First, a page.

Private Planes and Failing Schools – Cause and Effect


Every once in a while, you find yourself staring at two seemingly unrelated newspaper stories, and you suddenly realize that they might as well have been headlined “Cause” and “Effect.”

Such was the case not long ago when, on a single day, we learned both that House Speaker Bobby Harrell has flatly refused to publicly release documentation to explain the hundreds of thousands of dollars in airplane and travel-related “expenses” that have moved from his special-interest engorged campaign account into his personal bank account since 2008, and that our kids’ SAT scores have taken a nosedive for the fourth year in a row.

High-flying politicians and falling test scores. Political corruption and government failure.

Mr. Cause, meet Mr. Effect.

First, the cause. According to newspaper reports, Speaker Harrell has been tooling around the state for the last four years in his private airplane – a Cirrus SR22, which the manufacturer assures us represents “luxury travel at its rarified best” – and billing his campaign for the costs. Two hundred and thirty one thousand dollars in costs, to be precise. Not to mention the additional hundred thousand or so that seems to have gone to other, equally undocumented, endeavors.

And how has Speaker Harrell responded to these rather remarkable revelations? With full, open and honest disclosure? An abject apology? A promise never to do it again?

Not even close.

Instead, the Speaker has adopted a simple three-part strategy – accuse, confuse and refuse. Accuse those asking the questions of “rough and tough” politics. Confuse the issue by allowing a single reporter to view but not copy a few old credit card bills, and then confuse it even further by making a nominal “repayment” of $23,000 to the campaign account. And, finally, refuse to answer any further questions from the press or the public on the grounds that, well, he’s the Speaker and he says so.

Harrell’s bottom line excuse was that he wasn’t breaking the law so everything was OK. Well, such sleazy ethics are legal only because Harrell and his cronies refuse to pass meaningful ethics reform and make things like his abuse illegal. Once in our history slavery was legal, but that doesn’t mean it’s right.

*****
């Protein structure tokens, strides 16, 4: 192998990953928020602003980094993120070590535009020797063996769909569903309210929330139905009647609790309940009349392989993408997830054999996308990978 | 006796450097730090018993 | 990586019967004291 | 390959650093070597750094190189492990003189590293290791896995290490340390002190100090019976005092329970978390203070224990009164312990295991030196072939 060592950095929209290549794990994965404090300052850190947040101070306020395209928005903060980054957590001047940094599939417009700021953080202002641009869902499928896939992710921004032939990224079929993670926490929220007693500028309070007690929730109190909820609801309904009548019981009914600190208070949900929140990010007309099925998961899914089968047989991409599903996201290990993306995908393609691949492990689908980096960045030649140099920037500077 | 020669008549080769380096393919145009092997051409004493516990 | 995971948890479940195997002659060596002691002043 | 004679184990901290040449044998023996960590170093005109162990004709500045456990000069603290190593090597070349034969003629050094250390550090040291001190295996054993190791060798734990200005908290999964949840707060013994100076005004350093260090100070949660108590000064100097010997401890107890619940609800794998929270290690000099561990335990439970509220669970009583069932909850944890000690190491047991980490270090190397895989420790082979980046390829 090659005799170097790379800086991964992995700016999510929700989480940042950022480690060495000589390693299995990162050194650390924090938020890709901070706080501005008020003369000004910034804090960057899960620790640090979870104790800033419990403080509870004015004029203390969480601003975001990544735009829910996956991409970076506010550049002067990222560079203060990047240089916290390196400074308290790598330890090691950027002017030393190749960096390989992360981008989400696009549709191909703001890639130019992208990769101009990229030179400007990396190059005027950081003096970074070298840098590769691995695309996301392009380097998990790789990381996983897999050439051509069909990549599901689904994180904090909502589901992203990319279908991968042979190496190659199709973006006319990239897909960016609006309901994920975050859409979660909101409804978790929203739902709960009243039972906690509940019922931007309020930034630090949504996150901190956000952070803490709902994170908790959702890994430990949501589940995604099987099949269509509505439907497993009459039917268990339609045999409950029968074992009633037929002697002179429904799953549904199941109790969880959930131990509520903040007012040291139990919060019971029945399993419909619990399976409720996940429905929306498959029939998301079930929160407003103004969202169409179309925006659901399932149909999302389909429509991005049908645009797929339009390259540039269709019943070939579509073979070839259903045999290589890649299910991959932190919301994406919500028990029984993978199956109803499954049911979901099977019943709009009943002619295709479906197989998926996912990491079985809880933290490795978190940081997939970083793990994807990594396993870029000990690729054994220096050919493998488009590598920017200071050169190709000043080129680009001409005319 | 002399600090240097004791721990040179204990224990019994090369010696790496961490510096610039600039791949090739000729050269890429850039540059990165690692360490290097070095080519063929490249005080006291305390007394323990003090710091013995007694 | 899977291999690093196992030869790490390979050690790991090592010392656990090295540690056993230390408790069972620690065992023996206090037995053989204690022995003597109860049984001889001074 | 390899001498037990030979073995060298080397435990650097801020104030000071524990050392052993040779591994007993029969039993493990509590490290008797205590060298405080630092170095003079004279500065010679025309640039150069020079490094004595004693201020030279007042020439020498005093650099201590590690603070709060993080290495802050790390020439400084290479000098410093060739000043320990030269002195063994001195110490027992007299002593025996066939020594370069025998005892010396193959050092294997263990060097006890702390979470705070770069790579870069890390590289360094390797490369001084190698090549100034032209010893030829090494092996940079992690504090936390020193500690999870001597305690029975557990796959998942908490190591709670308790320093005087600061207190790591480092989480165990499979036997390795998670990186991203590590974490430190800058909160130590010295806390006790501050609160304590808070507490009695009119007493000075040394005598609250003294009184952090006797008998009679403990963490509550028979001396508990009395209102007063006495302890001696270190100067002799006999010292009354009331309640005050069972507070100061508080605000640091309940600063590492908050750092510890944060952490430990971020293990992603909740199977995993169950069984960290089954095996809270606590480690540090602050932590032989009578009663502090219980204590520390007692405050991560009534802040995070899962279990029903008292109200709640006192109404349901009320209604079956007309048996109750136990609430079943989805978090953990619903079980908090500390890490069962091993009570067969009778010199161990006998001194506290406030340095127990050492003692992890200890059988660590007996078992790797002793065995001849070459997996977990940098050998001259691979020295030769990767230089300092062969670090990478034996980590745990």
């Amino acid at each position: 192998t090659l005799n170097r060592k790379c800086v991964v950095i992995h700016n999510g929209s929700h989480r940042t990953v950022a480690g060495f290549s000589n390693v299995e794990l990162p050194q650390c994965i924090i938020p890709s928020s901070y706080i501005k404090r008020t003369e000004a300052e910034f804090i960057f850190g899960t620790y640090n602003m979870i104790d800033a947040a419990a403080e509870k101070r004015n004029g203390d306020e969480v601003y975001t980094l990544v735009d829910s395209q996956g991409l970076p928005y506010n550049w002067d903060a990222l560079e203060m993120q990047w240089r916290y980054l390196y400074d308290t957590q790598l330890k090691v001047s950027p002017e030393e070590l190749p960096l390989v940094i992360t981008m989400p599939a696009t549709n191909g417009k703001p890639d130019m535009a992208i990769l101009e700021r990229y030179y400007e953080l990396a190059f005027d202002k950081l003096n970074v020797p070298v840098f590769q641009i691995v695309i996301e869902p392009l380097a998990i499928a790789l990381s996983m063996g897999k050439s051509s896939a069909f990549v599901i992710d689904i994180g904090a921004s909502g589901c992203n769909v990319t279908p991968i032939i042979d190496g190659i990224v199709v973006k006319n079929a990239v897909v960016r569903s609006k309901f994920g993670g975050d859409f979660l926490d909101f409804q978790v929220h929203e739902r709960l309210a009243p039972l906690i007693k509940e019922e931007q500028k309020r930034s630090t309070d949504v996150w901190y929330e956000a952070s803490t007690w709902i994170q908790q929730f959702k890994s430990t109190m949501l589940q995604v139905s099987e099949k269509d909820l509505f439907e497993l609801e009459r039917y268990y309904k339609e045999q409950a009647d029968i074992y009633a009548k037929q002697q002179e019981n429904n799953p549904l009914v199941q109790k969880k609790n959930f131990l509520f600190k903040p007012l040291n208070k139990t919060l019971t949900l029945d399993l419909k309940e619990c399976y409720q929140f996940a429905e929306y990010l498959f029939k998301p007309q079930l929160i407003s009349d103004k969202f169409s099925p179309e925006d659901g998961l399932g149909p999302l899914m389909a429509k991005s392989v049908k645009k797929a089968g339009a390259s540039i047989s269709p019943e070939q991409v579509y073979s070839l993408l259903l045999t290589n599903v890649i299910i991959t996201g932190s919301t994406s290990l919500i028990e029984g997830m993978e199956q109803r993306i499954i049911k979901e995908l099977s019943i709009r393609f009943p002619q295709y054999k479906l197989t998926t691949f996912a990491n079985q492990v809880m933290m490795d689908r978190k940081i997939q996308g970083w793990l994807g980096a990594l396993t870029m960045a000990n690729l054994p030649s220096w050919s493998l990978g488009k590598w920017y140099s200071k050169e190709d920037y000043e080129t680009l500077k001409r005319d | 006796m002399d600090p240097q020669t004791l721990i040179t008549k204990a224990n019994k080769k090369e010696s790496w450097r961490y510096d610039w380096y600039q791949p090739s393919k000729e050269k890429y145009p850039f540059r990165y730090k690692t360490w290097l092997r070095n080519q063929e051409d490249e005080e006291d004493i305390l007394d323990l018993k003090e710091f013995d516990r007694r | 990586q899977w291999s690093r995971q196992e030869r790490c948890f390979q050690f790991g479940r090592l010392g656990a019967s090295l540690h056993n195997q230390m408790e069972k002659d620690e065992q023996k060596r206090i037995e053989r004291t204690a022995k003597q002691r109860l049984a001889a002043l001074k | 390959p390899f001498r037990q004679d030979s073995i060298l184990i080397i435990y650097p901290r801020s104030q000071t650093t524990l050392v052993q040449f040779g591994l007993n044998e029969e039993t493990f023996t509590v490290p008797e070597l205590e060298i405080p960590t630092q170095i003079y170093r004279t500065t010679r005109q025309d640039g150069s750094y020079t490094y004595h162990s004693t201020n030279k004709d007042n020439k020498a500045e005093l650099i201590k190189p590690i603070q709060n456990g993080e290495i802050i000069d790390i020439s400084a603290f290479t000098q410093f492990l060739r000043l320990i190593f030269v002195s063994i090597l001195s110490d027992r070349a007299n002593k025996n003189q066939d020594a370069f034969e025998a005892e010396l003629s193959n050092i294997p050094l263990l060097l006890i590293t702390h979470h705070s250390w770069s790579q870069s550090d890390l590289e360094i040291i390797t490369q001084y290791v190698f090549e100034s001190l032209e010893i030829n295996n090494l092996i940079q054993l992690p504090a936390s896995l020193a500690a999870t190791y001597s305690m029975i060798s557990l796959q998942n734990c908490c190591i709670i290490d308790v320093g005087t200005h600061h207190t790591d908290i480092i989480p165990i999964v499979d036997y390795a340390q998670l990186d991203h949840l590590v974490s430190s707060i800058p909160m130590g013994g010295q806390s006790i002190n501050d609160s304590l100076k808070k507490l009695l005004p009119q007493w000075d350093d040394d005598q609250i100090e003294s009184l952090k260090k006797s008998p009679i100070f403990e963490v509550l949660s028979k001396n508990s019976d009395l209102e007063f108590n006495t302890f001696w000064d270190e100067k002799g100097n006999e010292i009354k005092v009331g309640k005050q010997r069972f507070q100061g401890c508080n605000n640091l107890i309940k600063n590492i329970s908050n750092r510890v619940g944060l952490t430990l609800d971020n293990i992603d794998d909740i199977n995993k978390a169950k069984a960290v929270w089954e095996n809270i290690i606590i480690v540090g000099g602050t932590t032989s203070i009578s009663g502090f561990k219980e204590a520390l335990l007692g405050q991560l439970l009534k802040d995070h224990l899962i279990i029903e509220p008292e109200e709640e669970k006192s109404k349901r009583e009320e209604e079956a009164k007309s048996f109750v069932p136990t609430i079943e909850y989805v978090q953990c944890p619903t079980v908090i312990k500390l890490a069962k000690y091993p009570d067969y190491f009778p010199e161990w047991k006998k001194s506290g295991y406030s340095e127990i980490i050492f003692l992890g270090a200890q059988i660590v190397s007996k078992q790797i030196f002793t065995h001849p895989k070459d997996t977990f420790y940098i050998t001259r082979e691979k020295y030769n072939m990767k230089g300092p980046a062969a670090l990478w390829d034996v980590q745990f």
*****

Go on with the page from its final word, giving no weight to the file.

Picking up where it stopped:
We as citizens should be outraged. We should be marching on the Capitol with torches and pitchforks, demanding Bobby Harrell’s political head on a pike.

But, for the most part, we aren’t. Instead, in what may be the saddest commentary imaginable, too many of us are simply shaking our heads and saying, “Well, that’s just politics as usual in Columbia – what can I do?”

Now, let’s turn for a moment to the effect – the SAT scores. The sad news is that our children have steadily scored lower on the SAT test for the last four years in a row. Overall, we have dropped 23 points.

One could perhaps excuse a year or two of failing scores – the law of large numbers alone suggests that that might happen occasionally. But even the thickest of politicians should be able to recognize four years in a row of falling scores as an alarming trend.

And there’s the cause and effect. It’s the corruption of the political system, such that money rules, corruption abounds, and taking care of our children’s education is far down the list of our lawmakers priorities.

The politicians are more concerned with taking care of the lobbyists, PAC’s and special interest groups that provide the cash to fill up their campaign accounts and sleazy slush funds than they are with our children’s future.

It is a culture of corruption, and it’s eating away at our government and politics like a cancer.

If we are to have good schools, a fair tax system, a vibrant economy, and a politically healthy state – first we must cut out the cancer before it kills the patient.

I, for one, am ready to get my pitch fork and head to the State House.

Phil Noble is a businessman in Charleston and is President of the SC New Democrats, an independent group founded by former Gov. Richard Riley to bring big change and real reform to politics and government in South Carolina.


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One Response to “Private Planes and Failing Schools – Cause and Effect”

  1. kathy capps November 1, 2012 at 5:22 am #

    I’m no fan of Republicans, but the SAT itself continues to reiterate that their tests should not be used to compare groups. It’s not apples and apples. I personally think group testing has its place but know that it will never give a complete picture of a school’s success and hate that it is continually used for how simple it is. Life, and children, are complicated.

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